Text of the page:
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 23 March 2018

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Splenic infarction, due to oral contraceptive

A 45-year old female with no significant past medical history presented with left upper quadrant pain for a duration of one day, progressive in nature, aggravated with cough, relieved with bending forward, associated with 2 episodes of vomiting, containing food particles. Not associated with fever/ chills/ rigors/ trauma / weight change/ shortness of breath/ urinary/ bowel complaint. Medications at home significant only for oral contraceptives. Patient gave a history of smoking 5-6 cigarettes per day. > B/P:139/97mmHg, Pulse:100/ min, RR: 20, SPO2:100% on room air, Temp: 98.3 > On Examination: P/A: Soft, tender over the left quadrant - diffusely, no guarding / rigidity. No organomegaly, BS heard in all 4 quadrants. > Labs reviewed - normal. CT Abdomen: Splenic infarction versus infection versus neoplasm. Infarction favored due to the sharply demarcated margins of splenic lesion. > Possible causes for splenic infarct; myelofibrosis, sickle cell disease, hypercoagulable state, malignancy, infectious mononucleosis were ruled out. > The probable cause for this patient's splenic infarct was considered to be the oral contraceptive pill in conjunction with smoking.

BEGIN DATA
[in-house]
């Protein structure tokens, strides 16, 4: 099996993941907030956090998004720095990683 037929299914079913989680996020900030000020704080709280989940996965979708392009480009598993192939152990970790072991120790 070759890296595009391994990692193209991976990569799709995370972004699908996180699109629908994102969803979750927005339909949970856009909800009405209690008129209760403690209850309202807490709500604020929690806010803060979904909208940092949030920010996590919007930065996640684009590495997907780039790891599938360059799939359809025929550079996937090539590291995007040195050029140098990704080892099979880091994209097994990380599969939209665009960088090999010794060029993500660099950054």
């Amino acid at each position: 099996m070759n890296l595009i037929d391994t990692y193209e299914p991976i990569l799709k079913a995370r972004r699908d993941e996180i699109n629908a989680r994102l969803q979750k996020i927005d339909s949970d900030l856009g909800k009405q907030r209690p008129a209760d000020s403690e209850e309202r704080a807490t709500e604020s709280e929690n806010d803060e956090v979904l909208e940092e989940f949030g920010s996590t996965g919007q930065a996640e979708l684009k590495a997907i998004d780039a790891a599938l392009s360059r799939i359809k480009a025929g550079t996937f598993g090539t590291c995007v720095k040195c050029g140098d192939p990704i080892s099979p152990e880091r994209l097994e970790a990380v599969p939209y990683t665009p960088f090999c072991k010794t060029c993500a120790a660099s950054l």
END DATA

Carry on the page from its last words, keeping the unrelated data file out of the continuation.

Truptesh H. Kothari MD; MS, Mona Bambha MD.

Splenic infarction, due to oral contraceptive

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